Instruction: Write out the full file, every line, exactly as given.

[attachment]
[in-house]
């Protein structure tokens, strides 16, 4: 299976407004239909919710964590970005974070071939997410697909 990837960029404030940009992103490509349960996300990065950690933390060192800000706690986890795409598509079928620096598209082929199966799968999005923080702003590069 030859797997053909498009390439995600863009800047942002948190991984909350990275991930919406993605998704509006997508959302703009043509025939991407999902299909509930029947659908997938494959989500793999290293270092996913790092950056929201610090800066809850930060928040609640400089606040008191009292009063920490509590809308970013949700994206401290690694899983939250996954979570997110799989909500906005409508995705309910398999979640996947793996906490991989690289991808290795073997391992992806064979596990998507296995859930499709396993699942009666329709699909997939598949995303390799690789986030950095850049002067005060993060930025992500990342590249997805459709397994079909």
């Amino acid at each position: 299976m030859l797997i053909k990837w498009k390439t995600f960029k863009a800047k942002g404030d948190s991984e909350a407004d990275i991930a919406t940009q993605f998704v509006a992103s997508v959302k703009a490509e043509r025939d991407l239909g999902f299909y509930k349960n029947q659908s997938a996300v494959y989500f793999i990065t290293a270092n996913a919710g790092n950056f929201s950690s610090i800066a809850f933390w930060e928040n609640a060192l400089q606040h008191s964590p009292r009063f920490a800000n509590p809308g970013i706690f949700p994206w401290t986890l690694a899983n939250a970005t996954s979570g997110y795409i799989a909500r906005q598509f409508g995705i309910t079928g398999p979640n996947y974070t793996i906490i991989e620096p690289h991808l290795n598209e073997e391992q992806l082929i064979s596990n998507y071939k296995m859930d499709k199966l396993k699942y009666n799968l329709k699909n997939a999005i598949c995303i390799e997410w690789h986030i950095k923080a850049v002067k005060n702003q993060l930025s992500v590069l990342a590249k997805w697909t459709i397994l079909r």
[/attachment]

[in-house]
């Protein structure tokens, strides 16, 4: 299976407004239909919710964590970005974070071939997410697909 990837960029404030940009992103490509349960996300990065950690933390060192800000706690986890795409598509079928620096598209082929199966799968999005923080702003590069 030859797997053909498009390439995600863009800047942002948190991984909350990275991930919406993605998704509006997508959302703009043509025939991407999902299909509930029947659908997938494959989500793999290293270092996913790092950056929201610090800066809850930060928040609640400089606040008191009292009063920490509590809308970013949700994206401290690694899983939250996954979570997110799989909500906005409508995705309910398999979640996947793996906490991989690289991808290795073997391992992806064979596990998507296995859930499709396993699942009666329709699909997939598949995303390799690789986030950095850049002067005060993060930025992500990342590249997805459709397994079909």
């Amino acid at each position: 299976m030859l797997i053909k990837w498009k390439t995600f960029k863009a800047k942002g404030d948190s991984e909350a407004d990275i991930a919406t940009q993605f998704v509006a992103s997508v959302k703009a490509e043509r025939d991407l239909g999902f299909y509930k349960n029947q659908s997938a996300v494959y989500f793999i990065t290293a270092n996913a919710g790092n950056f929201s950690s610090i800066a809850f933390w930060e928040n609640a060192l400089q606040h008191s964590p009292r009063f920490a800000n509590p809308g970013i706690f949700p994206w401290t986890l690694a899983n939250a970005t996954s979570g997110y795409i799989a909500r906005q598509f409508g995705i309910t079928g398999p979640n996947y974070t793996i906490i991989e620096p690289h991808l290795n598209e073997e391992q992806l082929i064979s596990n998507y071939k296995m859930d499709k199966l396993k699942y009666n799968l329709k699909n997939a999005i598949c995303i390799e997410w690789h986030i950095k923080a850049v002067k005060n702003q993060l930025s992500v590069l990342a590249k997805w697909t459709i397994l079909r």